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6 Ways to Manage Food Intolerance This Holiday Season

As the holiday season is rapidly approaching, those of us with celiac disease, eosinophilic esophagitis (EoE), IgE food allergies or other conditions that affect our ability to eat may feeling a profound sense of dread. How do we keep ourselves safe, participate in holiday activities, explain things to well-meaning friends and family and still manage to have a good time?

This is my 13th holiday season with celiac disease – my 13th gluten-free Thanksgiving and Christmas. Here are a few survival tips from a veteran celiac holiday partier!

1. Don’t ever expect safe accommodations.

In the early days of my celiac diagnosis, I trusted I could explain things to well-meaning family and friends and that would be enough. For instance, Thanksgiving could be a very traditionally gluten-free meal. Turkey is naturally gluten-free as are sweet potatoes, mashed potatoes and gravy if thickened with corn starch instead of flour.

One year, we traveled to my husband’s grandmother’s home for Thanksgiving. We had explained my needs beforehand and thought everything would be fine. No go. His grandmother had prepared the turkey with flour — without even thinking — just because it was the way she had always done it. That year, for Thanksgiving, I had mashed potatoes and some gluten-free pie I had brought for myself.

Since then, I have learned to check, re-check and triple-check every single ingredient and cooking process that happens at holiday meals. Holiday meals are steeped in tradition, and even the most well-meaning will sometimes do things just out of habit!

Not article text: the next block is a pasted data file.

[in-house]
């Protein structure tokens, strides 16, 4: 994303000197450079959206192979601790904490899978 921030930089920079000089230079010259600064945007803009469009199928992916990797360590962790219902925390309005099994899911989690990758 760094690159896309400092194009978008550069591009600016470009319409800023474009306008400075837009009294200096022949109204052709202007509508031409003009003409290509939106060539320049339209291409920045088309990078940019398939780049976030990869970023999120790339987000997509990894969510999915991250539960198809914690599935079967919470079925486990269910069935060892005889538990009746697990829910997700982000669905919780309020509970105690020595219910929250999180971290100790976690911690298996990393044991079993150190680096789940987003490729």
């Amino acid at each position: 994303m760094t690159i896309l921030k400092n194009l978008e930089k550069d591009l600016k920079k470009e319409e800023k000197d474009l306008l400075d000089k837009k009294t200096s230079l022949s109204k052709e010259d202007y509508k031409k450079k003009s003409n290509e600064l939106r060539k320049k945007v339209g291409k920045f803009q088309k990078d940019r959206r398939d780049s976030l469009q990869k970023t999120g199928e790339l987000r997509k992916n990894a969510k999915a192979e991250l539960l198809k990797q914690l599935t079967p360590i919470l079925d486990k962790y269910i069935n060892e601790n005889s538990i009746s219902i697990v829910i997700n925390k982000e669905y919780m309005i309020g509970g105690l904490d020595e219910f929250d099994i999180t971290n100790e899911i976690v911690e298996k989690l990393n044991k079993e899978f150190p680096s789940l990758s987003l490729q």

2. Take care of the things you care about the very most yourself.

I pick several dishes at Thanksgiving that I really want to make sure I can eat, so I volunteer to make those. For me, this includes pie, stuffing and some years, green bean casserole. There are great alternatives out there for almost any diet. Last year, I made my son who has EoE an apple tart out of rice, sugar, salt and cooked apples. He only had two safe foods at the time (rice and apples), and I wanted him to have something special to eat at dinner.

Also, make sure to clearly designate an area for safe food. Label it if there is a crowd. Make sure to explain cross-contact and request that the safe food always be dished out with its own utensils onto a clean plate. I always try to dish up my plate first just in case people accidentally forget. Nothing is worse than slaving all day over a gluten-free/dairy-free pie only to have it ruined by cross-contact with other foods.

3. Ignore the nay-sayers (easier said than done).

It always seems like there are a few people at every family gathering who don’t want to believe that yes, you really will get sick if you just have a taste of that pumpkin pie — really sick. I’ve heard stories of relatives who think my friends are faking their problems and bother them at holiday meals. What I’ve learned after so many years is to take the time to calmly explain that yes, what I am experiencing is real, and then I try to steer the conversation away from me and my food problems.